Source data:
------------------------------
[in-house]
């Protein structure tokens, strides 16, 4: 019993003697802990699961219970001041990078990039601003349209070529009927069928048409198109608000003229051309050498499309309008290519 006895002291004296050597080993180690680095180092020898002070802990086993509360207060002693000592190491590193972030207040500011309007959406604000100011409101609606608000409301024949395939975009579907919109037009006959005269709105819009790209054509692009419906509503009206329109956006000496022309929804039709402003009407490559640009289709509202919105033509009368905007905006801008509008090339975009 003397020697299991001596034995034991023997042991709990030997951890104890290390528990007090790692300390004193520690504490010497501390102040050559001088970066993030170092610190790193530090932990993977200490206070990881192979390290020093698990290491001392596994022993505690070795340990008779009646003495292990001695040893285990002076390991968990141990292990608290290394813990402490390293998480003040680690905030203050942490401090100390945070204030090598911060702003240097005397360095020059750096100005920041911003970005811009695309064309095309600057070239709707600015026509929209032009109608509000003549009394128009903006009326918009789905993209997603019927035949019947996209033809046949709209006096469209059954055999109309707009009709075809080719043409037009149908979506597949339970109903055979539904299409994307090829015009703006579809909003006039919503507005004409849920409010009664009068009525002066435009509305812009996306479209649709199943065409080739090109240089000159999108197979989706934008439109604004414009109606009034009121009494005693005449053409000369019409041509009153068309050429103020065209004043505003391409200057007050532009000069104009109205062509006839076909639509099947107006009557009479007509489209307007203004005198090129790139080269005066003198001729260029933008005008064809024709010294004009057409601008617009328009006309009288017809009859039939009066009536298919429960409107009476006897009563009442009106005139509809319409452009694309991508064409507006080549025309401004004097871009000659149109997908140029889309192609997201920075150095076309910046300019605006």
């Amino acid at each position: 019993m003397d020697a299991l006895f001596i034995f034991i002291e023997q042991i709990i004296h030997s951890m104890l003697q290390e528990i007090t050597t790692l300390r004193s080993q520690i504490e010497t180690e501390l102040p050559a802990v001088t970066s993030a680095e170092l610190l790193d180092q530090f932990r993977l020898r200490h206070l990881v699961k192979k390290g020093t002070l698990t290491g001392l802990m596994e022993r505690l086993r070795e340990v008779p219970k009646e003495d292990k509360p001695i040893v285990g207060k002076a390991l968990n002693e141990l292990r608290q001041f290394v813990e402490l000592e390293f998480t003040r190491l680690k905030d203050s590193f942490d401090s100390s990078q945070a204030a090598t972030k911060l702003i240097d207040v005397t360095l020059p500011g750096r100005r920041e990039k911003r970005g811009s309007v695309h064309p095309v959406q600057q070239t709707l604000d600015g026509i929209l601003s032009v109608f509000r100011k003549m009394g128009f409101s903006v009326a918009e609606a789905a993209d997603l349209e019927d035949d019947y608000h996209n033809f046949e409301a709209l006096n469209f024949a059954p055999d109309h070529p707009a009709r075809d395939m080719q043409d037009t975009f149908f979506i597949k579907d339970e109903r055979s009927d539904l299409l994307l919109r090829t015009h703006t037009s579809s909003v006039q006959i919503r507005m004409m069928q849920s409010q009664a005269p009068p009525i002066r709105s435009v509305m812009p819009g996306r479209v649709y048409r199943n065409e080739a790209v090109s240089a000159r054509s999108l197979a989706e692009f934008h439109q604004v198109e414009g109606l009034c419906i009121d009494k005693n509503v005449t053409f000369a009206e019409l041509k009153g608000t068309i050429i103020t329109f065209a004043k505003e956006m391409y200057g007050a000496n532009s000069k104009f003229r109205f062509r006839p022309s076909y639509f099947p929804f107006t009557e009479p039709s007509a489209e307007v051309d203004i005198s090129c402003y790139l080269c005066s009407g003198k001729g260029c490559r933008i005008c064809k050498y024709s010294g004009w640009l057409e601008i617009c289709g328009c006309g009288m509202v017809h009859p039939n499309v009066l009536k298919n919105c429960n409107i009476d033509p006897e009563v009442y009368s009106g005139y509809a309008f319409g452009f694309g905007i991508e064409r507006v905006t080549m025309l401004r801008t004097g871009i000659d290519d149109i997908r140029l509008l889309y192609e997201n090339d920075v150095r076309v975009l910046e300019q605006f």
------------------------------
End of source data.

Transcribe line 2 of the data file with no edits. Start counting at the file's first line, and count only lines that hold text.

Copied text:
């Protein structure tokens, strides 16, 4: 019993003697802990699961219970001041990078990039601003349209070529009927069928048409198109608000003229051309050498499309309008290519 006895002291004296050597080993180690680095180092020898002070802990086993509360207060002693000592190491590193972030207040500011309007959406604000100011409101609606608000409301024949395939975009579907919109037009006959005269709105819009790209054509692009419906509503009206329109956006000496022309929804039709402003009407490559640009289709509202919105033509009368905007905006801008509008090339975009 003397020697299991001596034995034991023997042991709990030997951890104890290390528990007090790692300390004193520690504490010497501390102040050559001088970066993030170092610190790193530090932990993977200490206070990881192979390290020093698990290491001392596994022993505690070795340990008779009646003495292990001695040893285990002076390991968990141990292990608290290394813990402490390293998480003040680690905030203050942490401090100390945070204030090598911060702003240097005397360095020059750096100005920041911003970005811009695309064309095309600057070239709707600015026509929209032009109608509000003549009394128009903006009326918009789905993209997603019927035949019947996209033809046949709209006096469209059954055999109309707009009709075809080719043409037009149908979506597949339970109903055979539904299409994307090829015009703006579809909003006039919503507005004409849920409010009664009068009525002066435009509305812009996306479209649709199943065409080739090109240089000159999108197979989706934008439109604004414009109606009034009121009494005693005449053409000369019409041509009153068309050429103020065209004043505003391409200057007050532009000069104009109205062509006839076909639509099947107006009557009479007509489209307007203004005198090129790139080269005066003198001729260029933008005008064809024709010294004009057409601008617009328009006309009288017809009859039939009066009536298919429960409107009476006897009563009442009106005139509809319409452009694309991508064409507006080549025309401004004097871009000659149109997908140029889309192609997201920075150095076309910046300019605006």